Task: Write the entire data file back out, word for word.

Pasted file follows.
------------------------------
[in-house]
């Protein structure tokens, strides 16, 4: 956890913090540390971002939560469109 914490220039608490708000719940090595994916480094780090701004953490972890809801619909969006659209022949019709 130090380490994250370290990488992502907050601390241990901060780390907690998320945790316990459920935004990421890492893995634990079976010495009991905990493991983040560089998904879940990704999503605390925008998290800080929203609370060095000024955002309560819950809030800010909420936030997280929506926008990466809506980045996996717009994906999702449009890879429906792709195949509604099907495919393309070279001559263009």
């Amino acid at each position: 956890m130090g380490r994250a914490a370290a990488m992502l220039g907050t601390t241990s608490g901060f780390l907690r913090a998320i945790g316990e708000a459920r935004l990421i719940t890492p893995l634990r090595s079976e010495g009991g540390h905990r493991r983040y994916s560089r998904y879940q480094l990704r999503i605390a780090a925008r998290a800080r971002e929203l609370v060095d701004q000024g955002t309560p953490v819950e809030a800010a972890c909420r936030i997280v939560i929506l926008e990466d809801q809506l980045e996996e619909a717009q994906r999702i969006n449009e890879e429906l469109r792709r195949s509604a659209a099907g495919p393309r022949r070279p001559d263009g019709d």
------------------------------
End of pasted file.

[in-house]
């Protein structure tokens, strides 16, 4: 956890913090540390971002939560469109 914490220039608490708000719940090595994916480094780090701004953490972890809801619909969006659209022949019709 130090380490994250370290990488992502907050601390241990901060780390907690998320945790316990459920935004990421890492893995634990079976010495009991905990493991983040560089998904879940990704999503605390925008998290800080929203609370060095000024955002309560819950809030800010909420936030997280929506926008990466809506980045996996717009994906999702449009890879429906792709195949509604099907495919393309070279001559263009």
């Amino acid at each position: 956890m130090g380490r994250a914490a370290a990488m992502l220039g907050t601390t241990s608490g901060f780390l907690r913090a998320i945790g316990e708000a459920r935004l990421i719940t890492p893995l634990r090595s079976e010495g009991g540390h905990r493991r983040y994916s560089r998904y879940q480094l990704r999503i605390a780090a925008r998290a800080r971002e929203l609370v060095d701004q000024g955002t309560p953490v819950e809030a800010a972890c909420r936030i997280v939560i929506l926008e990466d809801q809506l980045e996996e619909a717009q994906r999702i969006n449009e890879e429906l469109r792709r195949s509604a659209a099907g495919p393309r022949r070279p001559d263009g019709d």